other kids’ waste in the water. I don’t think your mommy remembers that
experience at all, but I will never forget it.”
diapers prevent accidents of a different nature in the swimming pool
Sarah and Matt didn’t think the story was that funny, but hints of
smiles appeared on their faces.
“Mommy said you had your own swimming pool. Wow, that was cool.”
Matt’s glistening blue eyes reminded me of the Southern California sky.
“Yes, we did. We were a careful family and never had a swimming
accident in our pool. We were Vigilant in teaching pool safety as well as
skill development. Your mommy and Auntie ‘E’ were in the water at least 3
or 4 hours each day during the summer. Until they were older, G-Pa or I
were always on alert to make sure they were safe.”
“I wish we had our own pool, too, G-Ma. But, at least Mommy had us
take lessons and we have the beach, Pitt Street and Tompkins Park pools to
use. I like to swim and I can be like Sandy Beaches and save those who
need help.” Matt, picked up his cardboard surfboard he’d made and
pretended to wade into water.
“Hey, Dude, let’s surf.” He thumbs-upped Sarah hoping to get her to
play Rescue Heroes again.
"Dude, I know how
to be careful in and around water. I'm 'water-proofed'.
“Copy that, dude. G-Ma, I’m going to be careful. I know it is
important to be safe in the water – the pool and the ocean. I’m
‘water-proofed’, that’s what I am. I want to rescue people some day like
the lifeguards and Rescue Heroes. I’m already a good swimmer for how old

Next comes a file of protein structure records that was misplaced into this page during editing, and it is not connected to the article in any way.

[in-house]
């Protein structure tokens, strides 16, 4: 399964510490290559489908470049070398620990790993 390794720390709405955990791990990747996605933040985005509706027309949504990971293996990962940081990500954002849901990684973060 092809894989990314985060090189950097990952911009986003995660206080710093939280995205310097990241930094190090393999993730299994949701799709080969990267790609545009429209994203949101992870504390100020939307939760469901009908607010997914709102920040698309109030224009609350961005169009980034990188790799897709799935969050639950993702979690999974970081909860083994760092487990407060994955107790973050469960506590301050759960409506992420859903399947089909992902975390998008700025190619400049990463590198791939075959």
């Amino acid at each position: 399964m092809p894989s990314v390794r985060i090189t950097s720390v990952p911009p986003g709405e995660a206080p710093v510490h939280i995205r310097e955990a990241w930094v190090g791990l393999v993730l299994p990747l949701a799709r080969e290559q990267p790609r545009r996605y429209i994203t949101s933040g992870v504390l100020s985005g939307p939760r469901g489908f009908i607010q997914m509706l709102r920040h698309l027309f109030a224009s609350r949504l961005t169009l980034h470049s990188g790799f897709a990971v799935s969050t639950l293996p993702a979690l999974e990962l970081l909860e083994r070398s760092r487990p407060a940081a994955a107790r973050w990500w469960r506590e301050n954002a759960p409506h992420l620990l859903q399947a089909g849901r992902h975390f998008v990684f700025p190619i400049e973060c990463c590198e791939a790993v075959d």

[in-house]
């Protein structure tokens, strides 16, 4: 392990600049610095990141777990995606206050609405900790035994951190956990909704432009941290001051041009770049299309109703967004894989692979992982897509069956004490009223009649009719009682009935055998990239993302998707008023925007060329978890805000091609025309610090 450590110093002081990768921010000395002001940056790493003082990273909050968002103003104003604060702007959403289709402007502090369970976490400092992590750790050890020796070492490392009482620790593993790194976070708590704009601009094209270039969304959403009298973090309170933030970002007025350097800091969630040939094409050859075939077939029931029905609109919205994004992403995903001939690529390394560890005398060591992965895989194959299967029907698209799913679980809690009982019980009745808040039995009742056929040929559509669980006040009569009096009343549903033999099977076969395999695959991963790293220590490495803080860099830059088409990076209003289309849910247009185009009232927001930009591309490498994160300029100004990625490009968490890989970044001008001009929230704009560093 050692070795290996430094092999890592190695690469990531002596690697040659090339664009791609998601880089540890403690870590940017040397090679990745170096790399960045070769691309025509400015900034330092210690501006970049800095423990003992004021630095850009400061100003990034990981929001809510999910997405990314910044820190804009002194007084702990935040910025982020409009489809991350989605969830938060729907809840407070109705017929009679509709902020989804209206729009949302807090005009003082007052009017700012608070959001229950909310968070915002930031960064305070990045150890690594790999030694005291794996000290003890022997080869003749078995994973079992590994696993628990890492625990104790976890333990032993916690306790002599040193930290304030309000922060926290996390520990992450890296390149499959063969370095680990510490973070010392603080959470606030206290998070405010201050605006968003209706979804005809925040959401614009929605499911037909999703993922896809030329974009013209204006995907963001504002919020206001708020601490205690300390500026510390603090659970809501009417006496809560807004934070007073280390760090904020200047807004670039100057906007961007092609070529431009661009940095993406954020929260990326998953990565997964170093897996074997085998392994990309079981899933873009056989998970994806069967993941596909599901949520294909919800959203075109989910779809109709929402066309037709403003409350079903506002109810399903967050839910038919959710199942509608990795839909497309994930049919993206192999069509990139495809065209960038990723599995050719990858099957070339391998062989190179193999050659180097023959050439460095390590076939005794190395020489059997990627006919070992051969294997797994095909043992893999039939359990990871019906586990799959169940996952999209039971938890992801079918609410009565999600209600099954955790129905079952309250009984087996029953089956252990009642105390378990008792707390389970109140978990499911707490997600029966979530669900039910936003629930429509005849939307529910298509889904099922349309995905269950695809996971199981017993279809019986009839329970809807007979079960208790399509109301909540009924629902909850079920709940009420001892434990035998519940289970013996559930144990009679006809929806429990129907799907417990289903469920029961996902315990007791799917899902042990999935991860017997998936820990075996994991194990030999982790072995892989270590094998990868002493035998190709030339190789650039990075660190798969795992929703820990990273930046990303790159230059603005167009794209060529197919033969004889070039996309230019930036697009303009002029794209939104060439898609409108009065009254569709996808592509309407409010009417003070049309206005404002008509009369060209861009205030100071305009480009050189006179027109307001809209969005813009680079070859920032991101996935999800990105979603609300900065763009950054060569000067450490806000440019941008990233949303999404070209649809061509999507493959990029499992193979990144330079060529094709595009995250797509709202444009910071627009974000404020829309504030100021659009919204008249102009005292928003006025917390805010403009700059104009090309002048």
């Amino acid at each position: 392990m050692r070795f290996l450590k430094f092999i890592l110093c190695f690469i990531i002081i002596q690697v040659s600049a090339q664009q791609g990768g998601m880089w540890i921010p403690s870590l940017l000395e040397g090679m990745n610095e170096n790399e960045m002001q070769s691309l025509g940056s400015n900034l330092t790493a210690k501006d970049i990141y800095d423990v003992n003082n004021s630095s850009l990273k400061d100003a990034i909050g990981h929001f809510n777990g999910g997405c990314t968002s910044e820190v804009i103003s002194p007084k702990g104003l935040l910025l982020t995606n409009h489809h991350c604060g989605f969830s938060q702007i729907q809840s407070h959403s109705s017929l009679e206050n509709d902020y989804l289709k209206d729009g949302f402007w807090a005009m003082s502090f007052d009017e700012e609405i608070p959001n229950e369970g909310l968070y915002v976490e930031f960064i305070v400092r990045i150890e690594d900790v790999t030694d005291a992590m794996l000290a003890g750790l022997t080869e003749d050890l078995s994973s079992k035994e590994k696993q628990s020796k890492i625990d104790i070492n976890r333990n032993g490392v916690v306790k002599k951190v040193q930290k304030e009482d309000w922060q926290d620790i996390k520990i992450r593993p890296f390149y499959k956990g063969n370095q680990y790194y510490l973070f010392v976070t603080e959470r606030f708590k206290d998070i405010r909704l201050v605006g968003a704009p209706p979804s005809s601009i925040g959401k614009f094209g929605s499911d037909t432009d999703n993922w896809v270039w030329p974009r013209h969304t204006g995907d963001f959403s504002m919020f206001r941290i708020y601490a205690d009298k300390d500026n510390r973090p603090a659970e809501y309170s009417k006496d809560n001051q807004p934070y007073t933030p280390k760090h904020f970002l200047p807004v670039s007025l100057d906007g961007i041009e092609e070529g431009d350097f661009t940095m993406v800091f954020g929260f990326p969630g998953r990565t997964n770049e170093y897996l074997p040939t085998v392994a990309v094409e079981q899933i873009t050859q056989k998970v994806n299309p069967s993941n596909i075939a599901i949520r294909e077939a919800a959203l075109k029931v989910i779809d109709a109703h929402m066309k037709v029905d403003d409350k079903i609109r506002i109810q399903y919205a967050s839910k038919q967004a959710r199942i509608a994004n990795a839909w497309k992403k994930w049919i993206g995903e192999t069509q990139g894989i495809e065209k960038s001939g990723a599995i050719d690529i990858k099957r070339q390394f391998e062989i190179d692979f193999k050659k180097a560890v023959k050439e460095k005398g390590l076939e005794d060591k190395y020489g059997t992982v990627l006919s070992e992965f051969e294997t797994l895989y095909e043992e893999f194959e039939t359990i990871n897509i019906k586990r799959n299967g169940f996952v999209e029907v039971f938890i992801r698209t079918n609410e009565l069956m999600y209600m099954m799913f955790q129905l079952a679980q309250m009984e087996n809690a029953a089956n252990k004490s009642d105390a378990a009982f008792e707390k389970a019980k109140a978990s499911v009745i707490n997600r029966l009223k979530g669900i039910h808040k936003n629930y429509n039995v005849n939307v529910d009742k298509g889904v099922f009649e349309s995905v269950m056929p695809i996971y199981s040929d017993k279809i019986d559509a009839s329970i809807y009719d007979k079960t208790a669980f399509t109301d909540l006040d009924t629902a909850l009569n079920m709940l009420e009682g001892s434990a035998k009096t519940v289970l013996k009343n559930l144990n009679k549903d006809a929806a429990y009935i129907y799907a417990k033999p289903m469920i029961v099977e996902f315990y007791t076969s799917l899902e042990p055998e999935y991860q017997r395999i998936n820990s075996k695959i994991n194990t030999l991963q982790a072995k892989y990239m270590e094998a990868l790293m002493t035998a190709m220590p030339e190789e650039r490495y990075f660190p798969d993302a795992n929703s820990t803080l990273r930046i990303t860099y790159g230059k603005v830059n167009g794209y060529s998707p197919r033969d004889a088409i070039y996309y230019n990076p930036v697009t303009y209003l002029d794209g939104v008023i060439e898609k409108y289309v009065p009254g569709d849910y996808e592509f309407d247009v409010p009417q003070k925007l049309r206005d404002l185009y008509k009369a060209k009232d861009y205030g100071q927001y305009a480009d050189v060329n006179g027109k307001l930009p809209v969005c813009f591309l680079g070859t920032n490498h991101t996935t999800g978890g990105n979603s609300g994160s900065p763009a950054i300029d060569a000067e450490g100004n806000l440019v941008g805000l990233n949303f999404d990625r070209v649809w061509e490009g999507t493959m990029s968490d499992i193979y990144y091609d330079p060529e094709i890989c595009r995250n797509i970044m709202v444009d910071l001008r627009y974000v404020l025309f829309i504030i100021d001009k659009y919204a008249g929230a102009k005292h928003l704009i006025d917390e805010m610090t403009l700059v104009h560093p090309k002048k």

I am. Mommy and daddy and you made sure of that.”
I was glad the summer proved the ability of the kids to swim. I was
even happier that we had “water proofed” the grandchildren with swimming
skills and safety lessons.
Matt and Sarah are competent in the water
Sarah now swims on her back like a pro – and while on her tummy,
she’s not afraid to get her face wet anymore. Matt still prefers
underwater to move any distance, but can half dogpaddle, half crawl when
he has to. They both are competent in the water.
Their mom and dad are proud and
relieved a goal has been attained. But there was another benefit of
waterproofing that can’t be overlooked.
The close physical contact that occurs between parents and
children in the learn-to-swim process nurtures the development of family
bonds. It creates a Vigilance Bond between child and parent. Matt and
Sarah’s parents are Sentinels of Water Vigilance. They know that their
children’s early mastery of water is critical to their safety, and equally
as important as learning to walk. All Parents and Loved Ones of Vigilance
need to be aware of the importance of ‘water-proofing’ their children.
Complacency might lead to drowning or water-related accidents that can be
to swim creates a Vigilant Bond between parent or loved one and child
Babies can even be taught to swim. Babies originate from the
watery environment of a mother’s womb, and so arrive in the world
inhibition free and without inbuilt fears of water. The sooner the
‘lessons’ begin, the better. At this stage babies have not been
pre-conditioned to fear water, therefore the introduction to an external
water experience, will, if patiently and lovingly conducted represent a
pleasant and natural experience for your child.
Be a Sentinel of Water Proofing Vigilance. Don’t let Terrorism
spoil your ability to have fun in the water.
Water-proof your loved ones with Vigilance. You’ll be glad you did.
To Sophia 26: Rule 62 And Vigilance Activities